Nevada County CEO Rick Haffey steps down after almost 20 years
Rick Haffey, chief executive officer of Nevada County, gets to work each day around 5 a.m.
The early start allows him to read the news, looking for trends that could affect counties. He then leaves voice mails for those he needs to talk to later in the day and checks his email.
Then, of course, one of his five bosses typically checks in with him.
At least one member of the Nevada County Board of Supervisors speaks with Haffey each day.
“On occasion, I’ll talk to all five multiple times,” he said.
Haffey, 65, has served as CEO since January 2003. In December he announced his retirement. His last day in the office is Aug. 29.
Alison Lehman, assistant CEO, will succeed Haffey.
As the county’s chief executive, Haffey has managerial control over vast portions of the local government’s operation. In other areas, he’s relied on collaboration and persuasion to accomplish his goals.
“It’s more of a give and take,” Haffey said.
He pointed to a deal he forged with the Sheriff’s Office when Truckee formed its own police department. The Sheriff’s Office was closing and wanted to use the county’s old juvenile hall for storage.
Haffey questioned whether storage was the best use of the building.
At the time the county’s Agricultural Department oversaw animal control operations. The arrangement wasn’t working, and Haffey offered the old juvenile hall as storage if the Sheriff’s Office took responsibility over animal control.
“And that’s what we did,” he said.
Sheriff Keith Royal said his office and Haffey always found solutions to the various issues that arose over the years.
“He was a true professional,” the sheriff said. “He was a problem solver. He was a true pleasure to work with and we’re going to miss him.”
Haffey started working with the county in 1999 as its chief fiscal administrative officer. At the time he already had years of public service under his belt. He’d served in appointed and elected office, including a stint as mayor of South San Francisco, and worked under contract for San Diego before coming here.
“Nevada County was where I had come for Boy Scout trips as a kid,” Haffey said. “I knew the area, loved the area.”
A year later the assistant CEO position opened. Haffey was asked to apply and was appointed to the job.
He was assistant CEO when on Jan. 10, 2001, Scott Harlan Thorpe fatally shot Laura Wilcox, Pearlie Mae Feldman and Michael Markle. Haffey calls it the worst day during his tenure with the county.
Haffey remembers walking through the HEW Building, where Wilcox and Feldman were shot, before returning to his office and seeing his employees’ facial expressions.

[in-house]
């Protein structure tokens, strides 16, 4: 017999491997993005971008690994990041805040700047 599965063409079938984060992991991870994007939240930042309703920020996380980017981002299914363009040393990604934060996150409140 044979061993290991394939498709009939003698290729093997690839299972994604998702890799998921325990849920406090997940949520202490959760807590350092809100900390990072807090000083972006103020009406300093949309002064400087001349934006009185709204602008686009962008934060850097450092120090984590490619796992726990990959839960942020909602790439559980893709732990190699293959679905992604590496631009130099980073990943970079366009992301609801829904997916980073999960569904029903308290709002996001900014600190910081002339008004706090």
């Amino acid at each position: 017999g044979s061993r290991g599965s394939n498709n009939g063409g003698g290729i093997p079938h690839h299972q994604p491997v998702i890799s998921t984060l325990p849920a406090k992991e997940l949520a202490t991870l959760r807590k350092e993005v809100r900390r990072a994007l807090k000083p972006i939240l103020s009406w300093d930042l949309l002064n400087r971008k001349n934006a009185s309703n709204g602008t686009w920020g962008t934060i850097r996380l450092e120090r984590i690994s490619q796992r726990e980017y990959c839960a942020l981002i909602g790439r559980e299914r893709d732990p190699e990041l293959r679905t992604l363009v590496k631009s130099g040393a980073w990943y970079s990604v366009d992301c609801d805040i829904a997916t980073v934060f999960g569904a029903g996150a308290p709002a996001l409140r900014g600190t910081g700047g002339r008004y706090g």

They’d been told to stay away from windows and were sitting on either side of a hallway. Haffey walked between the two sides of people, looking at their scared faces.
Two years later he was CEO.
Lehman, who’s worked directly with Haffey for the past five years, credited him with leading the county through the Great Recession while maintaining core services despite a shrinking workforce.
“He is someone who leads with intent,” Lehman said of Haffey. “He is passionate about public service. He champions citizen-centric services.”
District Attorney Cliff Newell echoed Lehman.
“Through his leadership we have weathered a serious recession and have come out a stronger county largely from his efforts,” Newell said in an email. “The county has been able to downsize the amount of full-time positions without jeopardizing our ability to service the community.”
Supervisor Ed Scofield, chairman of the board, praised Haffey’s leadership, saying the CEO has made tough decisions over the years.
“I respect him very much,” Scofield said. “I think he’s a great leader.”
A 4-to-1 liberal-leaning Board of Supervisors changed to a 3-to-2 conservative shortly before Haffey’s ascension to CEO. Haffey’s boss, who’d found himself in the middle of the contentious Natural Heritage 2020 Project, agreed to resign. Haffey then found himself in the county’s top spot.
A CEO must remain apolitical in a political environment. His or her five bosses — the Board of Supervisors — are elected officials. A CEO can be without a job when at least three of them want the position vacant.
The job requires savvy and experience. And, many times, it requires listening to supervisors as they test an idea, looking for the positives and negatives.
“They come in and express their opinions on a wide variety of subjects,” Haffey said.
One subject — marijuana — has taken a lot of board time over the past few years. Supervisors in January 2016 implemented an outdoor grow ban. About two months ago in an open meeting they chatted with Diana Gamzon, director of the Nevada County Cannabis Alliance, about aspects of a new grow ordinance.
“I think there was a trust building,” Haffey said. “I think the board trusted the cannabis industry more. There’s not total trust, but I think there’s the beginning.”
Haffey advises the board continue to listen to the cannabis industry, and that the industry remain sensitive to community concerns, as discussions continue.
His advice to Lehman, who takes his job Sept. 9, takes a different tack.
“Balance life and work,” Haffey said, “and don’t burn out.”
Alan Riquelmy is a reporter for The Union, a sister publication of the Sierra Sun based in Grass Valley. Contact him via email at email@example.com or call 530-477-4239.
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